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Date: -- (:)
From: Julian Assange <proff@i...>
Subject: scientific computing with ocaml, gsl api
"David McClain" <dmcclain@azstarnet.com> writes:

> Dear OCaml Enthusiasts,
> 
> It has been stewing for more than a year now, a continuing work in progress,
> but it is high time that I release a matured copy of the code and sources to
> the world. NML (Not ML, Numeric Modeling Language, Numeric ML, Nearly ML,
> ...) is an interactive, dynamically typed, tail pure, compiled (to native
> code closures) functional language, whose syntax closely follows that of
> OCaml, but where all math operations are overloaded and vectorized on real
> and complex data in the form of lists, vectors, multidimensional arrays,
> tuples, etc.

This looks very nice david! Is it possible to use the vectorised, array support
within ocaml? i.e I'm a little leary of using NML for mid-large applications due
to the lack of type checking, but it does seem to be an excellent language for
scientific interrogation.

Have you looked at the GNU scientific library?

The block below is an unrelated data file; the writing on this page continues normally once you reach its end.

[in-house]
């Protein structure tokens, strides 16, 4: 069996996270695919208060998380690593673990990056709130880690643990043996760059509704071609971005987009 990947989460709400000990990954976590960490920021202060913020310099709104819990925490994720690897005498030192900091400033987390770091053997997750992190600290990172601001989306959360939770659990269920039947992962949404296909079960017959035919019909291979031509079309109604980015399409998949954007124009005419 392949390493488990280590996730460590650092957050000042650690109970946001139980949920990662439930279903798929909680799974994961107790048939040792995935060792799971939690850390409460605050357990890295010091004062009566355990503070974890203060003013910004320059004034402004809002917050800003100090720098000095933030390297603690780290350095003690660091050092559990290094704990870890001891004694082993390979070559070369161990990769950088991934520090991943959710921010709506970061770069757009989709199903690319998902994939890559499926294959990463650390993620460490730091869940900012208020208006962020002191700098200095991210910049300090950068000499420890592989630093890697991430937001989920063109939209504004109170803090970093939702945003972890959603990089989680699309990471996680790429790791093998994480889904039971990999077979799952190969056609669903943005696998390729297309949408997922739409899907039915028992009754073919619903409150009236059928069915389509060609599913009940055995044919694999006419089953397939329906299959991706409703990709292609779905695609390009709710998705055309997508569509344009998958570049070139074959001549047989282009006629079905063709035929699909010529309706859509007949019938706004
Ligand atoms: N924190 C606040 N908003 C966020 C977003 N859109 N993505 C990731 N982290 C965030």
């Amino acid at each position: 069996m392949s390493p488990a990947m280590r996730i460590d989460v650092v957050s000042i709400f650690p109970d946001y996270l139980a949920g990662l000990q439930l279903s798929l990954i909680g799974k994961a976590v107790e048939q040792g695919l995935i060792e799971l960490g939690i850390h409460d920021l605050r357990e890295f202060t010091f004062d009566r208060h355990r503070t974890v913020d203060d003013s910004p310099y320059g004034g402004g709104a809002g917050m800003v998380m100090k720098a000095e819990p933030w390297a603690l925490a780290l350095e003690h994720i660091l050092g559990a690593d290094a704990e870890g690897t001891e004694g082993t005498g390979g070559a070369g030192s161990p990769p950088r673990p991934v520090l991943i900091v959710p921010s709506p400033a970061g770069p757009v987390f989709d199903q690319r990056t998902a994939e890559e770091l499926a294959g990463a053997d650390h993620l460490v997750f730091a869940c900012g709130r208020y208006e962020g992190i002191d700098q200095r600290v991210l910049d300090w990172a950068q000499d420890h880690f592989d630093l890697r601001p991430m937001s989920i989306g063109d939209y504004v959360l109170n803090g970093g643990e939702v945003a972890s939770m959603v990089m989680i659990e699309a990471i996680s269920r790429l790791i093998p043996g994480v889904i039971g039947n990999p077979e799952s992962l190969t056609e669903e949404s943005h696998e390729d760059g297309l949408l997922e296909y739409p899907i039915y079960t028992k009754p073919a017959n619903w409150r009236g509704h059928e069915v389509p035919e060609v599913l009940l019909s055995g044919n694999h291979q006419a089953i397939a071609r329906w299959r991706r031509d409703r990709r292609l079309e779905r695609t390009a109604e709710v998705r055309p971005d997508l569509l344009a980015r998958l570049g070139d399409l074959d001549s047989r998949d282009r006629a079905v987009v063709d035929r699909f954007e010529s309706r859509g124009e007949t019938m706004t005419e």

http://sourceware.cygnus.com/gsl

This is a wonderfully eclectic scientific library in C, with strong
control over float properties. An ocaml or MNL binding would be a
killer app.

 > Are there any plans to support euclidian vector algebra in n
 > dimensions? Preferably with user-defined physical field properties?
 > 
 > Specifically I want to be able to do things like define two vectors,
 > v_1, and v_2, have v_1 radiate a force decreasing at 1/distance^2, and
 > calculate the the force vector across all of v_2. This is more complex
 > than simple point sources, but there doesn't even seem to be support
 > for those. It could be argued that a two body case is so trivial it
 > doesn't need supporting, which is probably true, but n body cases and
 > non point sources are hard work and useful in many (even non-physics)
 > applications. i.e the v_1, v2 example I mentioned above forms part of
 > an optimisation solution I have for laying out 2d chemical labels
 > (part-of-molecule number, atomic weight, charge, etc) over a 3d
 > polynucleartide in such a way as to avoid the labels writing accross
 > each other. 
 >
 > Cheers,
 > Julian